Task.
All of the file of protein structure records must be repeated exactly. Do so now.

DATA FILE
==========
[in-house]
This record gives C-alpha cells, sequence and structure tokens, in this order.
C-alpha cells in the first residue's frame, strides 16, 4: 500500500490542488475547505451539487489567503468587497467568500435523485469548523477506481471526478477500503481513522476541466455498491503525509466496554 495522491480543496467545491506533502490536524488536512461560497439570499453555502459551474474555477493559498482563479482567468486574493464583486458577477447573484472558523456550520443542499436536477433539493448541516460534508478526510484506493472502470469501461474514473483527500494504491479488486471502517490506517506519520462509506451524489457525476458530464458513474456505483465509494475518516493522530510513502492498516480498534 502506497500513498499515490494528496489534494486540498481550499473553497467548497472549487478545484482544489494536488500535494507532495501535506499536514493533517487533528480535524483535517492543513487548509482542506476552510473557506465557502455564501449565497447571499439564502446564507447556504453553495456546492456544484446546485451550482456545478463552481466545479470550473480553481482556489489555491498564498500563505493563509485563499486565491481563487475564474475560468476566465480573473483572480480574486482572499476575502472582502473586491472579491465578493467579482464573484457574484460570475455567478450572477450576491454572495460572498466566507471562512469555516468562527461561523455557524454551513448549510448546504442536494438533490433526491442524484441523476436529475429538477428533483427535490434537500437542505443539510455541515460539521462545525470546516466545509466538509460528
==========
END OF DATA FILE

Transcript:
[in-house]
This record gives C-alpha cells, sequence and structure tokens, in this order.
C-alpha cells in the first residue's frame, strides 16, 4: 500500500490542488475547505451539487489567503468587497467568500435523485469548523477506481471526478477500503481513522476541466455498491503525509466496554 495522491480543496467545491506533502490536524488536512461560497439570499453555502459551474474555477493559498482563479482567468486574493464583486458577477447573484472558523456550520443542499436536477433539493448541516460534508478526510484506493472502470469501461474514473483527500494504491479488486471502517490506517506519520462509506451524489457525476458530464458513474456505483465509494475518516493522530510513502492498516480498534 502506497500513498499515490494528496489534494486540498481550499473553497467548497472549487478545484482544489494536488500535494507532495501535506499536514493533517487533528480535524483535517492543513487548509482542506476552510473557506465557502455564501449565497447571499439564502446564507447556504453553495456546492456544484446546485451550482456545478463552481466545479470550473480553481482556489489555491498564498500563505493563509485563499486565491481563487475564474475560468476566465480573473483572480480574486482572499476575502472582502473586491472579491465578493467579482464573484457574484460570475455567478450572477450576491454572495460572498466566507471562512469555516468562527461561523455557524454551513448549510448546504442536494438533490433526491442524484441523476436529475429538477428533483427535490434537500437542505443539510455541515460539521462545525470546516466545509466538509460528